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Reeb Project Flashmob

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Published on Jun 23, 2014

Over 300 members and friends of All Souls Church Unitarian in Washington, DC, gathered on the Supreme Court steps to create a live music flash mob to draw attention to the dire need to strengthen the Voting Rights Act.

For All Souls Church Unitarian, this issue is personal. In 1965, All Souls' former minister, Rev. James Reeb, was brutally murdered in Selma, AL, where he was marching in support of equal voting rights. Reeb's death, in part, prompted President Lyndon B. Johnson to introduce the Voting Rights Act one week later. According to the Department of Justice, the Act is considered to be the most effective piece of civil rights legislation ever enacted in our country. On June 25, 2013, the United States Supreme Court ruled in a 5-to-4 split that some sections of the Voting Rights Act were outdated and unconstitutional, and that these statutes "punished states for their pasts." Since this ruling, 15 states have passed legislation that restricts voting rights for students, immigrants, the working poor, people of color, and the formerly incarcerated. These laws represent a deliberate attempt to restrict access to the ballot by an establishment that can no longer win elections in which all Americans vote.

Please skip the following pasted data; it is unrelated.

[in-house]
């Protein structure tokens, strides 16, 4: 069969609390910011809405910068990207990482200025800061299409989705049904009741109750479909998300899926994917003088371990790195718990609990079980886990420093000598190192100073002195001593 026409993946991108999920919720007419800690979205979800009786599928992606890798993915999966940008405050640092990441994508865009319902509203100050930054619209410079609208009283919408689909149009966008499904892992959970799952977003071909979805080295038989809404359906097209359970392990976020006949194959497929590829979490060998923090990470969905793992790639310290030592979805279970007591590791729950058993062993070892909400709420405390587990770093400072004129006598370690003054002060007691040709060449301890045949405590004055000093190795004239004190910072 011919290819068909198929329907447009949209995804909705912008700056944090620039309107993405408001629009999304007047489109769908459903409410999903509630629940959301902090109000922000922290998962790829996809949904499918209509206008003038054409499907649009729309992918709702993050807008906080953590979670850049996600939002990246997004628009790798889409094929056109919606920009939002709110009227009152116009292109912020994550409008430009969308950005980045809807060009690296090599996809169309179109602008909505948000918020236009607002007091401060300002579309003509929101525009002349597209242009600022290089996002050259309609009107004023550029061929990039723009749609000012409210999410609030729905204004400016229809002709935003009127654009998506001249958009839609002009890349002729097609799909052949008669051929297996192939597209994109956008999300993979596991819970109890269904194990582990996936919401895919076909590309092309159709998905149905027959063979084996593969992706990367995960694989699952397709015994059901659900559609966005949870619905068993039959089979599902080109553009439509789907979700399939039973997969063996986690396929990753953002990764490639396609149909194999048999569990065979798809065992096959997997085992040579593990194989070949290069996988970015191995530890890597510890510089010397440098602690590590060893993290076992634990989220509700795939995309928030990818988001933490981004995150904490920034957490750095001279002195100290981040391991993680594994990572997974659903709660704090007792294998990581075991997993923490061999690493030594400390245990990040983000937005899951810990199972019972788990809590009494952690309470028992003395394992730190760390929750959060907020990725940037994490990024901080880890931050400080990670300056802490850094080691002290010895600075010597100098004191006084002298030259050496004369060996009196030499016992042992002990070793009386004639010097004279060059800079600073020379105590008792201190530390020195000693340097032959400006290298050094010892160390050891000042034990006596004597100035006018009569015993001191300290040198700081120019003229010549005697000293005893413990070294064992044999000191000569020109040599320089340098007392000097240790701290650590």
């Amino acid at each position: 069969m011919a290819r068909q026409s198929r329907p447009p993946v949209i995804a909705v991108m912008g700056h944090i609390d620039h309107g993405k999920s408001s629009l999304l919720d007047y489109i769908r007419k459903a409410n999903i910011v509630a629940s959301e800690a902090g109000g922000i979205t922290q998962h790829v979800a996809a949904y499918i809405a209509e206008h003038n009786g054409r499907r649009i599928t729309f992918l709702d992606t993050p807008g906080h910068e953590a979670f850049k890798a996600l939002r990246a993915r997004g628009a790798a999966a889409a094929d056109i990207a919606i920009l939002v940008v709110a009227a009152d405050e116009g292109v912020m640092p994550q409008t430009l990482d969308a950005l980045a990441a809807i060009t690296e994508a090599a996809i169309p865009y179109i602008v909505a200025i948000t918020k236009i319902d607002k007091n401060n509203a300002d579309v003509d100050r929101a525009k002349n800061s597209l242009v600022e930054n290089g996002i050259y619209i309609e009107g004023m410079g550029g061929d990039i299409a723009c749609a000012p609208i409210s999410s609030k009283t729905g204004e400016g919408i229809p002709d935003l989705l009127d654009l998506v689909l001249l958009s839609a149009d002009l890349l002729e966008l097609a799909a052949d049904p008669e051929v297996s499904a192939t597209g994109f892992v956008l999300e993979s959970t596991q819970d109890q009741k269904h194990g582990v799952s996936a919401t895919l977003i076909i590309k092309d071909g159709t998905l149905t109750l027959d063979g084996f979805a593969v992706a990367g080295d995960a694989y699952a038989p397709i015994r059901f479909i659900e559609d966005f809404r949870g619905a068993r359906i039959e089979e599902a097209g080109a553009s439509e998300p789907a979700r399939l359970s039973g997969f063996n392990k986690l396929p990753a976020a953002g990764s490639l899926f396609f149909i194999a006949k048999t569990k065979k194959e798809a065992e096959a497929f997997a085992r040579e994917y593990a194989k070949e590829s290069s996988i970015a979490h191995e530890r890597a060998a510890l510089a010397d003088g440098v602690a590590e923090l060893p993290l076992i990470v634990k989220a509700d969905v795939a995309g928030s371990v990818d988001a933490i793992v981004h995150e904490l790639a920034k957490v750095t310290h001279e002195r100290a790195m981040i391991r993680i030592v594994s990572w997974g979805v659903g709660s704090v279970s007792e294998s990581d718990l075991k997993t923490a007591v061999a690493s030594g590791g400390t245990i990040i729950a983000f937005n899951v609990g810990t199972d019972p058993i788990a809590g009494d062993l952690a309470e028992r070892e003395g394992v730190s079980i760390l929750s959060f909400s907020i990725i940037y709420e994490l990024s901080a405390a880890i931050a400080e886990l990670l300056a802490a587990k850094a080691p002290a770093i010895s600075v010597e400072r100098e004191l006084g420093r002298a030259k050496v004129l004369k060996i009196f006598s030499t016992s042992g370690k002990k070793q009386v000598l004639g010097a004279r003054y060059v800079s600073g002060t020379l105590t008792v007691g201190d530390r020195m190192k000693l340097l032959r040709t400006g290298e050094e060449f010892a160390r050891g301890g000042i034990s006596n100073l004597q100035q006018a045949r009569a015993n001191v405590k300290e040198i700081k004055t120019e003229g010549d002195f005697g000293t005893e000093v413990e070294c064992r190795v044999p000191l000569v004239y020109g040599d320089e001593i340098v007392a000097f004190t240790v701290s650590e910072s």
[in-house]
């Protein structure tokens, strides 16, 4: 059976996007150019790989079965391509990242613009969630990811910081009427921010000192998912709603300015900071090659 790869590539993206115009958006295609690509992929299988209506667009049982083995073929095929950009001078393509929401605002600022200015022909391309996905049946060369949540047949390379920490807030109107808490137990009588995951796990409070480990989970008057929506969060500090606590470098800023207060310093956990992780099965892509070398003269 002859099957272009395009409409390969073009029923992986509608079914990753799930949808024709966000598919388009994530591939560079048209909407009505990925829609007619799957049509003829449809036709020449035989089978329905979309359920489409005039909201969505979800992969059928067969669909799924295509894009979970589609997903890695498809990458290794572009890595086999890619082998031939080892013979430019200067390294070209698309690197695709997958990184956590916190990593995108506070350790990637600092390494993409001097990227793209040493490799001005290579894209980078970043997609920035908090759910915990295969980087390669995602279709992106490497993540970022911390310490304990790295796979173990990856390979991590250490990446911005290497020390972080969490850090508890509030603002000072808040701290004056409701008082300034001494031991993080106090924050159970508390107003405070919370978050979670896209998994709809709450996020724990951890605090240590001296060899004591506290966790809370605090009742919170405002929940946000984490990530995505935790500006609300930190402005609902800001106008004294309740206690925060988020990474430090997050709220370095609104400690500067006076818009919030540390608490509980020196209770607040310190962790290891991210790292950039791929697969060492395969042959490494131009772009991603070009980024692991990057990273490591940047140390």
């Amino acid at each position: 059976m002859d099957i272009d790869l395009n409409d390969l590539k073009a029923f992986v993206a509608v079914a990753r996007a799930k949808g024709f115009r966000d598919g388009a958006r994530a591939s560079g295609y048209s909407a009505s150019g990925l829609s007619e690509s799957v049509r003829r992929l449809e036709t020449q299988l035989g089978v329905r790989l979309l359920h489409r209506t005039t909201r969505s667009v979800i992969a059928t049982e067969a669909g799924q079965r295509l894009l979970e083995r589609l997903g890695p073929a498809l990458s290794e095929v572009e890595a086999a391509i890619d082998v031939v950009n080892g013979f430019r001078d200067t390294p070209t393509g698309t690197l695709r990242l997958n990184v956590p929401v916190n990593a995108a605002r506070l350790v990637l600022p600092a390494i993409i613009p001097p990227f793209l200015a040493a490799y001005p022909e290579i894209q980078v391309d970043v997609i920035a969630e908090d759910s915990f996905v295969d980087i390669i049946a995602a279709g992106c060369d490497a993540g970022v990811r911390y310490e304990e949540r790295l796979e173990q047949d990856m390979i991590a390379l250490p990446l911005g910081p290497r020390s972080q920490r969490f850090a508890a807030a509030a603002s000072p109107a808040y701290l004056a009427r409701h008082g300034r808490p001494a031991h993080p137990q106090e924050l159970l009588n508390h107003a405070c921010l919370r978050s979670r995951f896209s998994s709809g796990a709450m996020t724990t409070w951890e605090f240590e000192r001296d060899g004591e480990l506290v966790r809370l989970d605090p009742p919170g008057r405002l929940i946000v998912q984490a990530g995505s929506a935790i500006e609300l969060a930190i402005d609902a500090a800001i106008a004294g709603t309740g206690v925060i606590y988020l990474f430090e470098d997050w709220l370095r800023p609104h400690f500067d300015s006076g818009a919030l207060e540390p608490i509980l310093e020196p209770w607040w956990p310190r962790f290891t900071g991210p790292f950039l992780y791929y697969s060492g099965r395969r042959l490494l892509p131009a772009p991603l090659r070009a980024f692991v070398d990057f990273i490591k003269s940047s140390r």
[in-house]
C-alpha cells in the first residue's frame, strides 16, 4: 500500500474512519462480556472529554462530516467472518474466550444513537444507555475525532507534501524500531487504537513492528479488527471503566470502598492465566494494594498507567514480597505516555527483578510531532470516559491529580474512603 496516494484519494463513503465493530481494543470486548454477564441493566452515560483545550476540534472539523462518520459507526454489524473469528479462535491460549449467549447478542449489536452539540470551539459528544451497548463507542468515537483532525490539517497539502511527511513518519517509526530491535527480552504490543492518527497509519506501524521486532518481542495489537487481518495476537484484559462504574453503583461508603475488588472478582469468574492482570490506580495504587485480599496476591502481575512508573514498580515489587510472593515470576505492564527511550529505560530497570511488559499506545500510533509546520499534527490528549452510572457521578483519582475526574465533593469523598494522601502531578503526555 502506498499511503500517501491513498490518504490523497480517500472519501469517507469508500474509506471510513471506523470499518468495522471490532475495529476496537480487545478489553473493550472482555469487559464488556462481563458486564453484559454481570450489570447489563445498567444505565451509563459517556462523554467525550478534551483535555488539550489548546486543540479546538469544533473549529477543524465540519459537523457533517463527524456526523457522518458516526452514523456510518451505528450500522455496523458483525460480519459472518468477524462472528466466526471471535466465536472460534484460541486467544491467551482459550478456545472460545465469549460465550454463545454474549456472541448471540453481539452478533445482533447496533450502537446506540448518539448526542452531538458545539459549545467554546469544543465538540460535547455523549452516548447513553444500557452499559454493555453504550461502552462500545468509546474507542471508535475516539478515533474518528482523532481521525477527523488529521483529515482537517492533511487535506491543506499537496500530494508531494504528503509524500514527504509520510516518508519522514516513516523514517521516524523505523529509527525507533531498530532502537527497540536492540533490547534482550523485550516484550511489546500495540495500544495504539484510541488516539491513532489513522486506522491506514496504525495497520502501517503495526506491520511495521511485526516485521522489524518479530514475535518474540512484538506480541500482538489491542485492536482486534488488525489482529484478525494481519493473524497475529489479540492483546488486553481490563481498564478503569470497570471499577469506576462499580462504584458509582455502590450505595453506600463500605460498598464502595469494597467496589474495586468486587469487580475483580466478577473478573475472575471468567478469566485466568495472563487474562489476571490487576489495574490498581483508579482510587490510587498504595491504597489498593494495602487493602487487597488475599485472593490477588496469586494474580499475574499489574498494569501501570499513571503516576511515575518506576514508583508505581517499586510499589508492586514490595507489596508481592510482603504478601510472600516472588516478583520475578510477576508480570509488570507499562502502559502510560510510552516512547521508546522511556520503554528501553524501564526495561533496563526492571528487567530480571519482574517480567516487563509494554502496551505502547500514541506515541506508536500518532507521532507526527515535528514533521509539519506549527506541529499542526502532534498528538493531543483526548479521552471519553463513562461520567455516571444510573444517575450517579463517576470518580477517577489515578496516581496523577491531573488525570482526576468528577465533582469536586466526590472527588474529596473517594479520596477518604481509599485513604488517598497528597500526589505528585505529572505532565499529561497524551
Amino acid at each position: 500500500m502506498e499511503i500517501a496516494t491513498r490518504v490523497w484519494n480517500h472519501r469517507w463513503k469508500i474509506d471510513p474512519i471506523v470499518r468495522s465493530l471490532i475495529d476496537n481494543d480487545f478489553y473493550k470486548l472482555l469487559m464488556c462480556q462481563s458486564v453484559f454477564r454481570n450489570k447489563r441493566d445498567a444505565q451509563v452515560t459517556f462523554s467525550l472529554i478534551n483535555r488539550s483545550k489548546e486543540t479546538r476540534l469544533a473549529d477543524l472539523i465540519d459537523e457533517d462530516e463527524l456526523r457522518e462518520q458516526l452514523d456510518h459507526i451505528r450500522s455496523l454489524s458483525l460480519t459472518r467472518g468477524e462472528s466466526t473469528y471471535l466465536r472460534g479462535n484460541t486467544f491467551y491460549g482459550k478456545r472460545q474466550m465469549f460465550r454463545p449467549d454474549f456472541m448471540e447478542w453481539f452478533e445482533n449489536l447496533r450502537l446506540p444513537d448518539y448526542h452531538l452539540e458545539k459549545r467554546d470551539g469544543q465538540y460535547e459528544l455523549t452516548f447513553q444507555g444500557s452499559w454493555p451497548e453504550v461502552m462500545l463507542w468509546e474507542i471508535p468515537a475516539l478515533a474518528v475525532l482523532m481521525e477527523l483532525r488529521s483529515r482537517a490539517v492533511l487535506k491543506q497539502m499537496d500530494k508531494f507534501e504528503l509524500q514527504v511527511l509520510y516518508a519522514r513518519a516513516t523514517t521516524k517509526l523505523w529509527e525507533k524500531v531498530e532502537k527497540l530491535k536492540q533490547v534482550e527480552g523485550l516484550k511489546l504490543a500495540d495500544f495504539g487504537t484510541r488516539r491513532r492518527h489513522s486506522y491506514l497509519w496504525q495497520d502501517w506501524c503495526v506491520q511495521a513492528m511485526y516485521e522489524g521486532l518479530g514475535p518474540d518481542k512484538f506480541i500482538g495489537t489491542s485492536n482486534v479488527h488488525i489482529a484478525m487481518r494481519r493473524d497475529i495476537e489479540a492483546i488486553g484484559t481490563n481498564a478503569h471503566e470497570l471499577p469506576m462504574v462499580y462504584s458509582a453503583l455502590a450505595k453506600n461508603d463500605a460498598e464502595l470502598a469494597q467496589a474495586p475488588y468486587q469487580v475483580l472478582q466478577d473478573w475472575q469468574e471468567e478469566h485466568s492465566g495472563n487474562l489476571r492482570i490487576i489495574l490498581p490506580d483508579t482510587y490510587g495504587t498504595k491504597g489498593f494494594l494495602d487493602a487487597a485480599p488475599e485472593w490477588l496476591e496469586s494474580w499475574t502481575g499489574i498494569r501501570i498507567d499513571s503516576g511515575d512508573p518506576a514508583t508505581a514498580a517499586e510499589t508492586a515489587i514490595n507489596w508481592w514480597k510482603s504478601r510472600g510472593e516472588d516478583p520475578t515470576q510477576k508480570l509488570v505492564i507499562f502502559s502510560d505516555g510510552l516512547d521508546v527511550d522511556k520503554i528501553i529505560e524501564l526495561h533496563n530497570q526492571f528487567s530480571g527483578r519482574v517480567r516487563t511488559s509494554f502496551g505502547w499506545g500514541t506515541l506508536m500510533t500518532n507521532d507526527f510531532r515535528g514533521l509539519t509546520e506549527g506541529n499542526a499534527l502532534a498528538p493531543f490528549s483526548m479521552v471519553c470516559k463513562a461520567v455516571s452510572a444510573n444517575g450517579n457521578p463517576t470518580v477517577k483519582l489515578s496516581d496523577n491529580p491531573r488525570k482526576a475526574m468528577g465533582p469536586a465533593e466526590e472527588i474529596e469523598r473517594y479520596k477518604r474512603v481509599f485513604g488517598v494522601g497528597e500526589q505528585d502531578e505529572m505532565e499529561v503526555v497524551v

In one of his final sermons at All Souls before his death, Rev. James Reeb said, " We must take upon ourselves a continuing disciplined effort with no real hope that in our lifetime we are going to be able to take a vacation from the struggle for justice." In honor of Rev. Reeb's legacy, we march—and sing—on.

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